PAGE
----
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Disney to produce film in and for China
Updated: 2005-12-14 21:32

LONDON - Walt Disney Co. is making its first movie in China, an adaptation of a local children's book, joining a growing field of Hollywood studios seeking access to the nation's tightly controlled media and entertainment markets.

A picture from the Chinese black-white version of the movie, made in 1963 about the story. [file]
Disney said on Wednesday its Walt Disney Studios was co-producing "The Secret of the Magic Gourd" with local investors Centro Digital Pictures and The China Film Group Corp.

"We feel their participation is exactly what's required in ensuring that this film lives up to the expectation of generations of Chinese audiences," said Mark Zoradi, president of Disney's Buena Vista International distribution arm.

Centro's work may be familiar to Western audiences because it created visual effects for such films as "Kill Bill," "Shaolin Soccer" and "Kung Fu Hustle." China Film is, among other things, the only government-authorized importer of foreign movies and therefore works regularly with Hollywood studios.

The cost of the "Magic Gourd" production was not disclosed, but the companies expect to finish main filming early next year and a nationwide theatrical release in China in the second half of 2006. It began shooting in Hangzhou in October.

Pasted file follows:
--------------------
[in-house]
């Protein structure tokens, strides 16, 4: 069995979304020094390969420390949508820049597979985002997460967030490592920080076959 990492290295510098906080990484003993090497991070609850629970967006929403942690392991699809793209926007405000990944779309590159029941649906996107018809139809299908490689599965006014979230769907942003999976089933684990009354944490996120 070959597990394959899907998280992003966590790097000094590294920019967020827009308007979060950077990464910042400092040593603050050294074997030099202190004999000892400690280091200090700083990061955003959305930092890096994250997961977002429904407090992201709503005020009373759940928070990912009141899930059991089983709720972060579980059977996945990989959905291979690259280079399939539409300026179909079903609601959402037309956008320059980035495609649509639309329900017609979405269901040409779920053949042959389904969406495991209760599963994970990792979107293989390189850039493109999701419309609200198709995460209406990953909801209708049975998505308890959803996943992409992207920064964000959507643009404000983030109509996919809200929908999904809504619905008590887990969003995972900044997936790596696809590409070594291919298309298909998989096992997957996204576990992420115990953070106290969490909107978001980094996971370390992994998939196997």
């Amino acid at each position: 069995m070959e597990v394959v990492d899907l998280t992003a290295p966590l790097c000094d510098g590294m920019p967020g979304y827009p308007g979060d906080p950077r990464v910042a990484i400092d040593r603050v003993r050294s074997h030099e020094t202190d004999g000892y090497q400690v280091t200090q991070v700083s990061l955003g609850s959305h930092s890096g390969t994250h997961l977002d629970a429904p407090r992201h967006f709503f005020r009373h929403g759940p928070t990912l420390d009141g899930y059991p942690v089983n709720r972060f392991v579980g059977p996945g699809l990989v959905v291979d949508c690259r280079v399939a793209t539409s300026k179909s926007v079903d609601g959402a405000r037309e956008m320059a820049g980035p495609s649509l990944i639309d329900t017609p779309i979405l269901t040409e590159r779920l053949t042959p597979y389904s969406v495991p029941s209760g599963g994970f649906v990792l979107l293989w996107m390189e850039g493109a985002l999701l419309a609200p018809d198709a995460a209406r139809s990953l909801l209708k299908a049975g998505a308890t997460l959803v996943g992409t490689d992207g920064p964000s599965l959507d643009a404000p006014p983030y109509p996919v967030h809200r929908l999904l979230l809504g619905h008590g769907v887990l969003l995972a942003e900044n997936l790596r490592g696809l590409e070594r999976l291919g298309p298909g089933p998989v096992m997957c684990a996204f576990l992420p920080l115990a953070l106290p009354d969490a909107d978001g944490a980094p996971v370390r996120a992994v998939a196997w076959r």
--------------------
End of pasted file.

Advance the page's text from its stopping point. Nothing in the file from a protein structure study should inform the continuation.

Disney expects to distribute the film outside China, a spokeswoman said, but no specific plans have been set. Because the story is similar thematically to that of its other popular titles, Disney expects to find audiences in other countries.

Although Disney opened a theme park in Hong Kong in September and is exploring one in Shanghai with government officials, rivals News Corp. and Time Warner Inc. were quicker to pursue local production in China.


Disney Chief Executive Robert Iger has broader ambitions for the company in China, including launching a Disney Channel and distributing content over broadband and mobile phones.

In addition to pursuing local production, Hollywood has been increasingly using China as a shooting location to take advantage of unique vistas and low costs.

Bernardo Bertolucci's 1987 film "The Last Emperor" was one of the earliest Western productions in China, with sets at the Forbidden City in Shanghai.

Logistic and political issues, however, kept Hollywood from ramping up business in China until a few years ago when Quentin Tarantino shot his martial arts "Kill Bill" movies in Beijing in 2002. They were made by Miramax, which was then a Disney subsidiary.

The distinction for "The Secret of the Magic Gourd" is that Disney is working with local partners and producing a film specifically for the Chinese market rather than importing its U.S.-based material.

The story, written by the late Zhang Tianyi, was first published in 1958. It is about an imaginative little boy who happens upon a mysterious gourd with the apparent power to help him accomplish everything he desires.

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